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Letter ReferenceOlive Schreiner BC16/Box3/Fold1/1902/26
ArchiveUniversity of Cape Town, Manuscripts & Archives, Cape Town
Epistolary TypeLetter
Letter Date5 October 1902
Address FromHanover, Northern Cape
Address To
Who ToBetty Molteno
Other Versions
PermissionsPlease read before using or citing this transcription
Legend
The Project is grateful to Manuscripts and Archives, University of Cape Town, for kindly allowing us to transcribe this Olive Schreiner letter, which is part of its Manuscripts and Archives Collections. The name of the addressee is indicated by salutation and content.
1 Hanover
2 Oct 5th 1902
3
4 Dearest Friend
5
6 I have not written to you for so long because I have been ill. Did you
7get my ^very^ long letter which ought to have reached you one or two
8days before you left for England. You have never mentioned it: it was
9about the Pinaar case which Cron is dis conducting & the three men
10executed at de Aar?
11
12 You will see our rebels are having a stern time: the Rev Schroeder has
13been sentenced to one year in prison & the payment of £500 or another
14year. And others have much harder sentences than that. The people here
15all believed there was going to be an amnesty on the coronation day
16for all the rebels.
17
18 Some went so far as to make cakes & get all ready for the sons &
19brothers whom they believed would be set free on that day. The
20disappointment & reaction was something tremendous. They all believed
21that an amnesty for the Rebels was one of the conditions of Peace ^& it
22was no use letting them think hopes were false.^ England lost a great &
23wonderful chance which will never return.
24
25 I am perhaps going down to Cape Town this month just for two days to
26see my mother who is said to be growing very weak. I shall stay at
27Anna Purcells.
28
29 My visit to the Transvaal was depressing & painful beyond words. I
30will tell you about it some day. When I got out of the train I had to
31keep my bed here for three weeks & am only now beginning to walk about.
32
33 We have moved into such a dear little tiny house, like a dolls house,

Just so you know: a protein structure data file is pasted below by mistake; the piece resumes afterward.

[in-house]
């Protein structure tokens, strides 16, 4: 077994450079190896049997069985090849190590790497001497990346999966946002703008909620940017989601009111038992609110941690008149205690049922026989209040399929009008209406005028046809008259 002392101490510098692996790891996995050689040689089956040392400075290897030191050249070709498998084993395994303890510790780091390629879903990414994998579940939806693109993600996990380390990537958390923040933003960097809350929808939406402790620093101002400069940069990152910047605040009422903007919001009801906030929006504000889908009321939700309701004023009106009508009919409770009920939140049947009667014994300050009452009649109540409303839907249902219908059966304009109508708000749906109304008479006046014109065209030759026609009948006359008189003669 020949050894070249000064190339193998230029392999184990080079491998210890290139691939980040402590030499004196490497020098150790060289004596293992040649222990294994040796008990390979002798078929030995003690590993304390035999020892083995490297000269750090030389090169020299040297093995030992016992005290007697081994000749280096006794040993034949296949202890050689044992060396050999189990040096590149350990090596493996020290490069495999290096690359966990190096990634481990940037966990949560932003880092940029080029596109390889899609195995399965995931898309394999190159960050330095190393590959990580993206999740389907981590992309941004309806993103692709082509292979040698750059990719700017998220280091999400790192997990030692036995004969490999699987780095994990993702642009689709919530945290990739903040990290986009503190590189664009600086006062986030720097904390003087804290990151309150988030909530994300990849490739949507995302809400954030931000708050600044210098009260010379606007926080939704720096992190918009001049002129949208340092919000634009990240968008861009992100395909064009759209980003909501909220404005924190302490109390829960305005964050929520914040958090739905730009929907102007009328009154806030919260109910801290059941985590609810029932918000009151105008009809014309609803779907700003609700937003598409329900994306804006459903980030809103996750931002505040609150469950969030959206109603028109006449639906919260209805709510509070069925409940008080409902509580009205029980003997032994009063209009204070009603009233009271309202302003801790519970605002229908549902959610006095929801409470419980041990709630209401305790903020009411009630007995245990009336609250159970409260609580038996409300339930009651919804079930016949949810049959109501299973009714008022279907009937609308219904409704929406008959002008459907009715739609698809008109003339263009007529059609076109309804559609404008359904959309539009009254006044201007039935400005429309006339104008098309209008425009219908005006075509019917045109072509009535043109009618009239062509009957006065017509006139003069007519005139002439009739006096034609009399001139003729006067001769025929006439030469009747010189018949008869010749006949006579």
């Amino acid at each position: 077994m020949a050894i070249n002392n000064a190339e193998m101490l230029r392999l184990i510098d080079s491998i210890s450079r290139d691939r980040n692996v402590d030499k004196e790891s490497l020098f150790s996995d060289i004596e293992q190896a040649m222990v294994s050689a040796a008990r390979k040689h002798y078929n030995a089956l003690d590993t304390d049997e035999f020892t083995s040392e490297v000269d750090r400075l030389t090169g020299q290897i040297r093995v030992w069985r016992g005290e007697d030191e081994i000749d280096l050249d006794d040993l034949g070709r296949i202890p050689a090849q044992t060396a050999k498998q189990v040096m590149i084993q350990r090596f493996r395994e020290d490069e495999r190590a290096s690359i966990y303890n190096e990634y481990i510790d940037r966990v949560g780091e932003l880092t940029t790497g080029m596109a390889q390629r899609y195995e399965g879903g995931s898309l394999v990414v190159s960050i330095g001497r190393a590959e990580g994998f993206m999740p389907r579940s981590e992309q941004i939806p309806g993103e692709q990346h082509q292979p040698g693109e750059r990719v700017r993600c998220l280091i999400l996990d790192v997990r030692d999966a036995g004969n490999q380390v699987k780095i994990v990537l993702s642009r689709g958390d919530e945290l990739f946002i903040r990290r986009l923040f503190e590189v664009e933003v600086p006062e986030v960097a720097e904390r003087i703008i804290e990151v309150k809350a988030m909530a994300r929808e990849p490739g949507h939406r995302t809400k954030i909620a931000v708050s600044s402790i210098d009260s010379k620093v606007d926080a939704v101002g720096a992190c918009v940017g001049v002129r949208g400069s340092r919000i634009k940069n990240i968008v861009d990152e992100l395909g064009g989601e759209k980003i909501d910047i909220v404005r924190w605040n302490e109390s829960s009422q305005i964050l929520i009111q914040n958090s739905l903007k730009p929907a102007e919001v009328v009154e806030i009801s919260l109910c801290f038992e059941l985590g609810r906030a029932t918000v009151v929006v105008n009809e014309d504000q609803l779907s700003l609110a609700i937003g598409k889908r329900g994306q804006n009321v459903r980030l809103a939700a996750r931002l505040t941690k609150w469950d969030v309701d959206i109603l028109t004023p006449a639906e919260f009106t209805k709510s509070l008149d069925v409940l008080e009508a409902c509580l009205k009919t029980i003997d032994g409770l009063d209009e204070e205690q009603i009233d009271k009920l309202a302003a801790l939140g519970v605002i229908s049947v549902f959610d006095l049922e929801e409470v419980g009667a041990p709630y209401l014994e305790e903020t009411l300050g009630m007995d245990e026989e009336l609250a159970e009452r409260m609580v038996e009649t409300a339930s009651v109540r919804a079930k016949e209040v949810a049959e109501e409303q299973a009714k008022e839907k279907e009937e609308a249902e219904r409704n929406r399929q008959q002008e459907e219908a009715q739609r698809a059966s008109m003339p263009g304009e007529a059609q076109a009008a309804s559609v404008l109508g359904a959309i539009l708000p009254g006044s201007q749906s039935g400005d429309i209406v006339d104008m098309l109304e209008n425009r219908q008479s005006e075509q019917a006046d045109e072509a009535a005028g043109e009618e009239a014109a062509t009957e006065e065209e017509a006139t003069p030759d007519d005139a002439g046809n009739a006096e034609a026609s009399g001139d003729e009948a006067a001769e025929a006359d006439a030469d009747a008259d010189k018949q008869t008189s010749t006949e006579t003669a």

34but so bright the sun & light go right through it. When you & Miss
35Greene
come back, I’ll try to get you a bedroom in some private
36house here, & you must come & have all your meals with us and spend
37some months here. I’ve got a little Bushman boy now who helps me to
38fetch ^wash^ the pots clean the floors & window &c & I am getting on
39finely. There is some talk of Cron’s goi going into partner
40
41 Good bye, dear one.
42
43 It will be nice to know you are back in Africa, & yet it is such a joy
44to knowing you are having a change of air & scene. This life here is
45slowly but surely killing one The body may live on, but the intellect
46& the soul is dead. Sometimes I think if one could get away where
47nothing recalled the past one might perhaps even yet live. The koppjes
48& the hills are all so terrible to me here. If you go out you see the
49market square where our men were sentenced to death; if you pass a
50little German Jew you remember how he stood dressed up in khaki to
51read the death sentences. Even now at night one wakes up in horror
52fancying the ^native^ town guard are all about the house, & are firing
53at you. The other night when there was thunder I lept out of bed, & it
54was only after some time I remembered the war was over & that it could
55not be the cannon which we have so often heard firing behind the
56kopjes. I would have liked to leave Hanover never to see it again as
57soon as peace was made, only now Cron has his work here we can’t.
58
59 Goodbye again dear one
60 Olive
61
62 ^Of course nothing I say to you is for print.^
63
64
65